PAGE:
Primary elections planned Tuesday

By Ben Robinson, Courier Staff

COUNTY — Local voters will have their chance to help shape the future of the state as primary elections will be held next Tuesday, June 10.

Polling locations will be open from 7 a.m.-7 p.m. for Republican and Democratic voters to cast their ballots in primaries to determine candidates for the November general election.

Three local seats in the State House will be up for grabs in the election.

The only local seats on the ballot will be in the Republican primary.

Incumbent Davey Hiott will face opposition from challenger Michelle Wiles in the State House District 4 race, while the other two seats will feature new representatives.

In the District 3 race for the seat currently held by B.R. Skelton, who has decided not to seek re-election, Ed Harris will battle Gary E. Clary. The winner of the primary race will face opposition in the November general election from Travis McCurry, who has filed as a Libertarian.

Three men will compete for the District 5 seat currently held by Phil Owens, who will not run again. Neal Collins, Harley Staton and Rick Tate will be on the ballot in the primary.

The only other local seat up for grabs in the primary will be probate judge, which will be a battle between incumbent Kathy Patterson Zorn and challenger H. Mark Durham.

All other races on the Republican ballot are for statewide offices.

Mike Campbell, Pat McKinney, Henry McMaster and Ray Moore will compete for the Republican nomination for lieutenant governor. For state treasurer, incumbent Curtis Loftis is being challenged by Brian Adams.

Eight candidates will compete for the Republican nomination for state superintendent of education. Sandy Atwater, Gary Burgess, Meka Bosket Childs, Amy Cofield, Sheri Few, Don Jordan, Elizabeth Moffly and Molly Mitchell Spearman will compete for the nomination.

James Breazeale and Bob Livingston are running for adjutant general, while Hugh E. Weathers and Joe Farmer are competing for the commissioner of agriculture position.

Both South Carolina seats in the U.S. Senate are up for election.

In the seat formerly held by Jim DeMint, incumbent Tim Scott faces a challenge from Randall Young in the Republican primary.

Sen Lindsey Graham seems to have attracted the most opponent’s in this year’s election and will have to ward off Det Bowers, Lee Bright, Richard Cash, Bill O’Connor and Nancy Mace in the primary for a shot at the Democratic primary winner in November.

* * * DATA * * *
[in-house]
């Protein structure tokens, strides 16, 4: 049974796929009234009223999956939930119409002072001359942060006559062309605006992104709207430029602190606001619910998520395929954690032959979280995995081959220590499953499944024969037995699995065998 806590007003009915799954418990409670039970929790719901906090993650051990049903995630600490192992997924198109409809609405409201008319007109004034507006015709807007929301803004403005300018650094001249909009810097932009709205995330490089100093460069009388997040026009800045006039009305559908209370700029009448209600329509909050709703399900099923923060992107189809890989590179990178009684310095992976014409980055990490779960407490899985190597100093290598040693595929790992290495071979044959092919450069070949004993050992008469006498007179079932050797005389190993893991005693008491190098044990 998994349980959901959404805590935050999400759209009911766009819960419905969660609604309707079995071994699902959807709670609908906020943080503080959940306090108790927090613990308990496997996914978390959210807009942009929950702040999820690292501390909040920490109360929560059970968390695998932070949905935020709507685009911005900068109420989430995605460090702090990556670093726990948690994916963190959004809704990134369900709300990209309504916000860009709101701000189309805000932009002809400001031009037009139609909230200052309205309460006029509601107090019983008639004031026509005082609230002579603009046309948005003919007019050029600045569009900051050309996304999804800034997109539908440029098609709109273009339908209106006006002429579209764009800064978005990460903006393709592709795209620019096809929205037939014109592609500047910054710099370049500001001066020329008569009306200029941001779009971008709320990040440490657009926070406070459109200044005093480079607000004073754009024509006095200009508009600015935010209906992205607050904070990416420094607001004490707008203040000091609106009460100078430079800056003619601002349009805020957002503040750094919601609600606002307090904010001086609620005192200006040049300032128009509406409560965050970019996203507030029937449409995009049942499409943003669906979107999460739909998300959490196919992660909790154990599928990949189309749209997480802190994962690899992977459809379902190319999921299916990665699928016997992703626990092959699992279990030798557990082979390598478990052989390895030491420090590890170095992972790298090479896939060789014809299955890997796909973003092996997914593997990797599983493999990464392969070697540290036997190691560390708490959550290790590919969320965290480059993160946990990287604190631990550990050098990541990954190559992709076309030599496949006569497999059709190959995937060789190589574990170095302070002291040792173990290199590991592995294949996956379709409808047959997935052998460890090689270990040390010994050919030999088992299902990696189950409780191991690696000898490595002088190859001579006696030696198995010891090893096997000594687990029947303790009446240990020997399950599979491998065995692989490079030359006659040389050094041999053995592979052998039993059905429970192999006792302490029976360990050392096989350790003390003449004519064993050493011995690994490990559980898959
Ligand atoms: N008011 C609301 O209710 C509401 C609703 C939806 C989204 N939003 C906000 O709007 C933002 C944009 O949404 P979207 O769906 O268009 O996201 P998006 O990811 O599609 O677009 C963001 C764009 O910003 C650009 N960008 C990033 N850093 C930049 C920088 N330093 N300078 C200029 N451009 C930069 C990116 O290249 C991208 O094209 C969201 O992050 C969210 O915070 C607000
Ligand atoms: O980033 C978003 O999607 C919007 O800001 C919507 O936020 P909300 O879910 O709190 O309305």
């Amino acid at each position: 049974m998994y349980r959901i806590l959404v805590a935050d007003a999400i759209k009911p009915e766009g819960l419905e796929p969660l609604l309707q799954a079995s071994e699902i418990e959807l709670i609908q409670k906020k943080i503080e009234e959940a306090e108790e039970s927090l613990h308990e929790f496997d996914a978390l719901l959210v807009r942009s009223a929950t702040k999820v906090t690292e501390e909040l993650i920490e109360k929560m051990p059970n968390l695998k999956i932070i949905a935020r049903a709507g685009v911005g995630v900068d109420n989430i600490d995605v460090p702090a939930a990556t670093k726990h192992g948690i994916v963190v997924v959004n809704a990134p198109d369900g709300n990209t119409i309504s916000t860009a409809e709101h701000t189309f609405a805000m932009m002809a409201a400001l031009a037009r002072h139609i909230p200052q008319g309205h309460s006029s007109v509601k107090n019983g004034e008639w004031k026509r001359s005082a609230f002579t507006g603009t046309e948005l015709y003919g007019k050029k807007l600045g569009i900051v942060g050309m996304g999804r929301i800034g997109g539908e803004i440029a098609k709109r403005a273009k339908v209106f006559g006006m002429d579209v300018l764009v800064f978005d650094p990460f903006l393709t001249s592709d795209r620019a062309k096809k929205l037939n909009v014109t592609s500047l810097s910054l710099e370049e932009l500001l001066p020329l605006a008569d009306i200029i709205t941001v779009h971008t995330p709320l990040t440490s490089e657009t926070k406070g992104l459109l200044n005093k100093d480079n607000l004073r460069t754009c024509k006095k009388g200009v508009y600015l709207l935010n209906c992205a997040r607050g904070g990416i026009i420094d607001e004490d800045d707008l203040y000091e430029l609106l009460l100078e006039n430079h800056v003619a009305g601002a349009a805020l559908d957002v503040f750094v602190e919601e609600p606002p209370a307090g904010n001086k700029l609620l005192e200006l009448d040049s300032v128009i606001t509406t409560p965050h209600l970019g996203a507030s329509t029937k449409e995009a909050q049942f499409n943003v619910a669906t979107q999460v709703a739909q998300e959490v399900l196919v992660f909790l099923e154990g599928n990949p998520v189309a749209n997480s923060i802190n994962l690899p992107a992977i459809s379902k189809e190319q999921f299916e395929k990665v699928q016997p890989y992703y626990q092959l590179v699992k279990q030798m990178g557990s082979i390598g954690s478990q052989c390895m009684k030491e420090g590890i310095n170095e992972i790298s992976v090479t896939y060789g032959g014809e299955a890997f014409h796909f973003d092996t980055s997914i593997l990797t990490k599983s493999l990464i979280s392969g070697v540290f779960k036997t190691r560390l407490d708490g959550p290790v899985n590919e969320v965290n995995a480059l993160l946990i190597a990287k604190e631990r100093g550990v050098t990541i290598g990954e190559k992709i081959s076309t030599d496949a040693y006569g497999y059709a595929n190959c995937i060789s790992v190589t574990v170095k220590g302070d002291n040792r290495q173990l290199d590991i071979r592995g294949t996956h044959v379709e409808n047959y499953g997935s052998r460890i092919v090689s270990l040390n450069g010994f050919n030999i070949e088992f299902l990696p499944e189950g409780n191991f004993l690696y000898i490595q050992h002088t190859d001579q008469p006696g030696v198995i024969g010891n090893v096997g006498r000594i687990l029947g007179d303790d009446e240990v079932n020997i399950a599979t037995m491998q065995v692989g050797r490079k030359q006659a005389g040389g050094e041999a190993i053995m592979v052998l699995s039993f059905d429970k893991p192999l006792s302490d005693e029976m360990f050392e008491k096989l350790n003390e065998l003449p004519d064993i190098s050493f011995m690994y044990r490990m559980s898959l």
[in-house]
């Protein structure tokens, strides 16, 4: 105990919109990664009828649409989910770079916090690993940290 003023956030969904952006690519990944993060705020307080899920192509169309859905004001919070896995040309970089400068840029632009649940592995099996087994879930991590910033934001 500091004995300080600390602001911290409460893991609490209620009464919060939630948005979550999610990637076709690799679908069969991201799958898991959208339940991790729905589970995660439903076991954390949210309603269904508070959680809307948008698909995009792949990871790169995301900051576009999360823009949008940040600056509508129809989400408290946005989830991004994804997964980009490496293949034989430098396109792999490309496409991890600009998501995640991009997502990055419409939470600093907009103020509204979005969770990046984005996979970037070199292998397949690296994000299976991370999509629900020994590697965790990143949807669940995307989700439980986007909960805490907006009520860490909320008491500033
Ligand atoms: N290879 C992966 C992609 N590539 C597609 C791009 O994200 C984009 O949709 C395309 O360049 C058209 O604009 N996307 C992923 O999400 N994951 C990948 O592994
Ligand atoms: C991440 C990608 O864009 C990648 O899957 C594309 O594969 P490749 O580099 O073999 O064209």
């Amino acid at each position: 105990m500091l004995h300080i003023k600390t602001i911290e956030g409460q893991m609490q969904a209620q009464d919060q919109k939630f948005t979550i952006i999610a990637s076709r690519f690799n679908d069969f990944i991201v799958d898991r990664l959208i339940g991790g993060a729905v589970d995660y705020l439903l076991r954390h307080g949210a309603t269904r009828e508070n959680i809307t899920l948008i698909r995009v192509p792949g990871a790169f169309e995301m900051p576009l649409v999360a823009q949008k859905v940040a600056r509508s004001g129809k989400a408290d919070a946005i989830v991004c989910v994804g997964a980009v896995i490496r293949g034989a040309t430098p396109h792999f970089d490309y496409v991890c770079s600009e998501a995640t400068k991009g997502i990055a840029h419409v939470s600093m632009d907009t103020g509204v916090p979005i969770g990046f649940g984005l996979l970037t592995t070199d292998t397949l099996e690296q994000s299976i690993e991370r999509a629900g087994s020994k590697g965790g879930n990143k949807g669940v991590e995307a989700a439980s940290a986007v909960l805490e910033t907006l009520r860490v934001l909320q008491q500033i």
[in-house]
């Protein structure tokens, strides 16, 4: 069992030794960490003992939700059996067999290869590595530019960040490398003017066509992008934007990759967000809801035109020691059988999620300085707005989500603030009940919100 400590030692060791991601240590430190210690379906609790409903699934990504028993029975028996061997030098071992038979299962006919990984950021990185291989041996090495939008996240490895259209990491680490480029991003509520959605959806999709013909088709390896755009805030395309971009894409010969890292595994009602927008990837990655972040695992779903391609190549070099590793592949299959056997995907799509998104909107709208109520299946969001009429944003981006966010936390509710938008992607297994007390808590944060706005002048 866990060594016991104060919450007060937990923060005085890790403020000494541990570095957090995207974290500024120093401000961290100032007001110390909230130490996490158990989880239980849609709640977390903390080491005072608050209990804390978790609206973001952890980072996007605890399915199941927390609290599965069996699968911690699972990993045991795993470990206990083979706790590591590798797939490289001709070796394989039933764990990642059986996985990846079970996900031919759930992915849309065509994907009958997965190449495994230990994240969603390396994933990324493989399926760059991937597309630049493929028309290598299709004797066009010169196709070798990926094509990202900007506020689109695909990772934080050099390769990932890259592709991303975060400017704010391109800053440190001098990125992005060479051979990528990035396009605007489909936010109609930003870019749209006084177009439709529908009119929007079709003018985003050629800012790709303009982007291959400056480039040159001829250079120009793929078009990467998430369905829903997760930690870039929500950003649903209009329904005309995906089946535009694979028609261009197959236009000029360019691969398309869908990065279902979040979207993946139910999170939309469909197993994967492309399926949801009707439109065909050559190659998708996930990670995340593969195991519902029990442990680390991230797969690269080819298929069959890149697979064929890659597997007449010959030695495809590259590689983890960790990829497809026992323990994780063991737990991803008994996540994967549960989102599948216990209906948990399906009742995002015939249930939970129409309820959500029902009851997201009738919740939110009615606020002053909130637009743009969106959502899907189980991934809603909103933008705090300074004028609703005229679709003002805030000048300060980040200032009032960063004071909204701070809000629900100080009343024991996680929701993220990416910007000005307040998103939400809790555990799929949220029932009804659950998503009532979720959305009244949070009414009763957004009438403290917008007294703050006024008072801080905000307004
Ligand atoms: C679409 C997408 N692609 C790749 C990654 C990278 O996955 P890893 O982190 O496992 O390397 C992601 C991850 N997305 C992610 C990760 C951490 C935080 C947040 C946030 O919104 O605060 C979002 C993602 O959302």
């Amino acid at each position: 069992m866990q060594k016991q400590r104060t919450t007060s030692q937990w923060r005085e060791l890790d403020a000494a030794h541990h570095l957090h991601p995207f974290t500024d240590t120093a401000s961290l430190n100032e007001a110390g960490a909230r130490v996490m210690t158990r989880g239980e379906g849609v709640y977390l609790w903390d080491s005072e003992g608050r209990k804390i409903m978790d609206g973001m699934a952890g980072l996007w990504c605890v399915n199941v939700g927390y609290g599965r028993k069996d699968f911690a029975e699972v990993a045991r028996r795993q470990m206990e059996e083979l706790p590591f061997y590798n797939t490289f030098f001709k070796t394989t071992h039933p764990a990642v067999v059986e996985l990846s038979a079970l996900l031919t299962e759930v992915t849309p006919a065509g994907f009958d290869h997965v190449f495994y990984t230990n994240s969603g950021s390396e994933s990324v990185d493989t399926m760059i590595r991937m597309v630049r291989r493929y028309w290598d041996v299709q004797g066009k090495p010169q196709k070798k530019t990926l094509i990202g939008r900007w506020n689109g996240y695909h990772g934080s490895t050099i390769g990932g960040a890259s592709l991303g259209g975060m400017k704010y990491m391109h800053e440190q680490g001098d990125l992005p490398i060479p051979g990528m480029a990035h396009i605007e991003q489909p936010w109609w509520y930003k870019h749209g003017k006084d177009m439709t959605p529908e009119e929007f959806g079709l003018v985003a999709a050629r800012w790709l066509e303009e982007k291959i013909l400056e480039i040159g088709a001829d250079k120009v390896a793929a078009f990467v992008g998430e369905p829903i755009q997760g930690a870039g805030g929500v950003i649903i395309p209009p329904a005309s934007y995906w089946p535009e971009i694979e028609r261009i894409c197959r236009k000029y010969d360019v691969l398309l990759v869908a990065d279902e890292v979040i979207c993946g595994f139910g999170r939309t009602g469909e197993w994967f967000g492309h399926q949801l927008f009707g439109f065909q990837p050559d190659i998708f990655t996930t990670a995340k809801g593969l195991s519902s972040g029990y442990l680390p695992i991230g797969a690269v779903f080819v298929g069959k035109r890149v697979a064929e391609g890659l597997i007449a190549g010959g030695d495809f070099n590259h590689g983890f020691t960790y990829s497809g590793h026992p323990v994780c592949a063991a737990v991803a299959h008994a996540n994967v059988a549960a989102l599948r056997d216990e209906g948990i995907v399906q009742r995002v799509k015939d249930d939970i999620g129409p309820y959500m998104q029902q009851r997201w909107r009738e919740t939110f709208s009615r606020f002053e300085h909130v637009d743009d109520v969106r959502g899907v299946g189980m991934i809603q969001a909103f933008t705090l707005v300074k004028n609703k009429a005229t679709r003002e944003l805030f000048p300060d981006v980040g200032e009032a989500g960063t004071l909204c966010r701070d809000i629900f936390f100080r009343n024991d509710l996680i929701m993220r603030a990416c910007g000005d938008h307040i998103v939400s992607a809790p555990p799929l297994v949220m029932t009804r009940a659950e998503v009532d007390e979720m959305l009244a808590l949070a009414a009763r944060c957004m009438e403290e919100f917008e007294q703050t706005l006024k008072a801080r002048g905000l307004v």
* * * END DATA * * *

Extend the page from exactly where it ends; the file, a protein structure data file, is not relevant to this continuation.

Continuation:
The Democratic primary, also set for June 10, has no local offices, although there will be options for state positions.

For state superintendent of education, Montrio M. Belton Sr.., Shiela C. Gallagher, Jerry Govan and Tom Thompson will be competing for the Democrats’ nomination.

Brad Hutto and Jay Stamper will compete for the right to challenge the Republican winner for Graham’s Senate seat in November. Joyce Dickerson, Sidney Moore and Harry Pavilack will compete for the Democrats’ nomination for the other Senate seat.

In addition to contested races, there will be a handful of advisory questions on the ballots for the primaries, asking voters for their opinions on issues that could be debated during the upcoming legislative session.

Two questions will appear on the Republican primary ballot, while the Democratic ballot will feature three questions.

The first question on the Republican ballot involves the issue of abortion, asking voters if the state constitution should be amended to include the following language: “The privileges and immunities of citizens of South Carolina and the United States shall not be abridged, so that no person shall be deprived of life without due process of law, nor shall any person be denied the equal protection of the laws. These rights shall extend to both born and pre-born persons beginning at conception.”

The second question on the Republican ballot involves the eventual elimination of state income tax. Voters will be asked if state law should be amended to replace the state income tax, tax imposed on individual estates, trusts and others by resetting the rate of taxation by 1.4 percent each year until the state income tax rate for all brackets is zero percent.

The first of three questions on the Democratic ballot involves the legalization of online gambling. It will ask voters if they believe states — not Congress — should decide for themselves whether to allow online gaming and determine how to regulate online gaming in their state?

The second question is related to gambling, transportation and taxes. The official text for the question reads, “The South Carolina Department of Transportation estimates more than $20 billion is required to fix South Carolina’s crumbling roads and bridges. Should gaming laws be modernized to fund the repairs instead of a tax increase?”

The third question on the Democratic ballot involves the legal use of marijuana as a medicine, asking voters if medical marijuana should be legalized “for use in cases of severe, chronic illnesses when documented by a physician?”

For more information about polling places and voter ID requirements, visit